Monday, July 13, 2009

'Equipping your children with spiritual armor'

(We began with a reading from Ephesians 6:11-20.)

I am glad to be with you—I’ve never taken part in a conference for home-school families, although I have gotten to know several families who have their schooling at home, and I am on your side, you have my admiration!

I had a bunch more great things I was going to say about how wonderful homeschooling is, but the Archbishop stole all my good comments!

Now, let’s get to the topic at hand: equipping your children with spiritual armor.

That sounds like something they really need, doesn’t it?

This comes from St. Paul’s Letter to the Ephesians, a part of which we just heard. And it should be reassuring to us to remember that children needed spiritual armor just as much in his day, if not more, than they do today. We are sorely tempted to believe our times are terrible, things are as bad as ever, and still getting worse.

Remember the world St. Paul lived in:

Ø Slavery was a routine, normal state of affairs.
Ø Children were the property of the father, who could leave them to die.
Ø Watching real people really kill one another was a normal form of entertainment.
Ø Worship of false gods was everywhere—and a lot of it included sexual indecency, which was bound up with that false worship.
Ø The Emperors of Rome were known for having people murdered, for visiting brothels, orgies, pornography, and incest.
Ø This was a world without most medical treatment we take for granted, including two in particular: painkillers and antibiotics.

Worth thinking about when we complain about our bad times.

Also remember that in St. Paul’s time, only a few people were either Christians or Jews, and that few were at odds with each other.

My point is, while we may find the parallels between Paul’s world, and ours, alarming—we can also find them comforting. Not only did Christianity survive that world—that was the world in which the Church was born! We thrived in that environment!

So let’s talk about spiritual armor.

Notice the passage we heard begins with "finally"—this is the conclusion of Paul’s Letter to the Church in Ephesus. He has written about the nature of the Church, one Body, united to the Head, as the central actor in a cosmic drama; and then it’s about our dignity in Christ; and then, about how each of our roles is different because of this. So he gives guidance to couples, to parents and children, even to masters and slaves. All that, before he says, "finally…"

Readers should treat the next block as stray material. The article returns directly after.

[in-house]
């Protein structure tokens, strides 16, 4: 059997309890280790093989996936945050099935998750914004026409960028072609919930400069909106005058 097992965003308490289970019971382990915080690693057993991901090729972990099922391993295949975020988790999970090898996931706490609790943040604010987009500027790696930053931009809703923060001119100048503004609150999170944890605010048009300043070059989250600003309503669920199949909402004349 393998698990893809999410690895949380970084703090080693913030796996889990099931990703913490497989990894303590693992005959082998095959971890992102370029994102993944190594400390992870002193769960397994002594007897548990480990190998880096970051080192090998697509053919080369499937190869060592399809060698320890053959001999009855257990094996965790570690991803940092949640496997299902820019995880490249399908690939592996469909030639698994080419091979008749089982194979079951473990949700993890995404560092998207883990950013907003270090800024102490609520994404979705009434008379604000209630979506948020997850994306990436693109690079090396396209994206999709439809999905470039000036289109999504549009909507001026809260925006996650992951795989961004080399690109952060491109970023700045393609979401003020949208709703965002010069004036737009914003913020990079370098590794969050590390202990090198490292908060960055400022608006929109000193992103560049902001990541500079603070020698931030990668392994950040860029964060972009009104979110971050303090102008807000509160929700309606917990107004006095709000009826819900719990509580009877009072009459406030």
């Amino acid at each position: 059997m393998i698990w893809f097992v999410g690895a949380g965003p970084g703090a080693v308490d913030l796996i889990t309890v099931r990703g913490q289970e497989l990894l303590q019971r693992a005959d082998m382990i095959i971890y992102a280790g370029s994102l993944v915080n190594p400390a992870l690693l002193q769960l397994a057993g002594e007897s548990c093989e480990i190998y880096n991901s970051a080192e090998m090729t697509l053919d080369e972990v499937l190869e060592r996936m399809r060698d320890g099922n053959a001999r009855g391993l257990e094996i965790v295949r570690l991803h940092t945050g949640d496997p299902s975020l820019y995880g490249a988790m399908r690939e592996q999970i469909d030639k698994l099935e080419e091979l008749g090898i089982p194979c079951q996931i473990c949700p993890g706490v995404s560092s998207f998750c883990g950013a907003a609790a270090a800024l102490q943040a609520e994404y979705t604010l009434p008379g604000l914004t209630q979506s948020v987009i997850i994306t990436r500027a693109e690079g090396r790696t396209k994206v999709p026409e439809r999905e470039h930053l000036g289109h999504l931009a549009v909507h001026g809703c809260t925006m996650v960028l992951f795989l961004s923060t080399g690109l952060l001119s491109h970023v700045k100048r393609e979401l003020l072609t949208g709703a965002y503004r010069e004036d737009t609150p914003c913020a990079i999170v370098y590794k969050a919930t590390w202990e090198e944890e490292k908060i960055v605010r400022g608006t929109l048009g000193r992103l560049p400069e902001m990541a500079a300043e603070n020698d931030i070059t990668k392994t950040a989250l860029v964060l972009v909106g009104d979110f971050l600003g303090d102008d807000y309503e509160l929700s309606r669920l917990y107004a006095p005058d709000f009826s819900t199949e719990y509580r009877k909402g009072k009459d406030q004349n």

Facing the might of Rome—facing our world situation…
Facing a tide of immorality and cynicism and faithlessness…
Paul says, "draw your strength from…the mighty power" of the Lord!

Paul is talking about the Holy Spirit.

Remember, you made sure your children received the Holy Spirit in baptism; in confirmation, you make sure they are fully equipped! In confession and in the Eucharist, they have their spiritual strength renewed. Remember the power of confession particularly, because that’s the hospital where wounded soldiers are healed—and even those with mortal wounds are brought back to life!

This advice of Paul’s is addressed to everyone—including the young. He tells them, you can stand fast against the evil one—you can "hold your ground."

Paul first tells us to gird our loins—wrapping our limbs—with the protection of truth.

One of our advantages is that we know there is no conflict between reason and faith; no conflict between science and faith.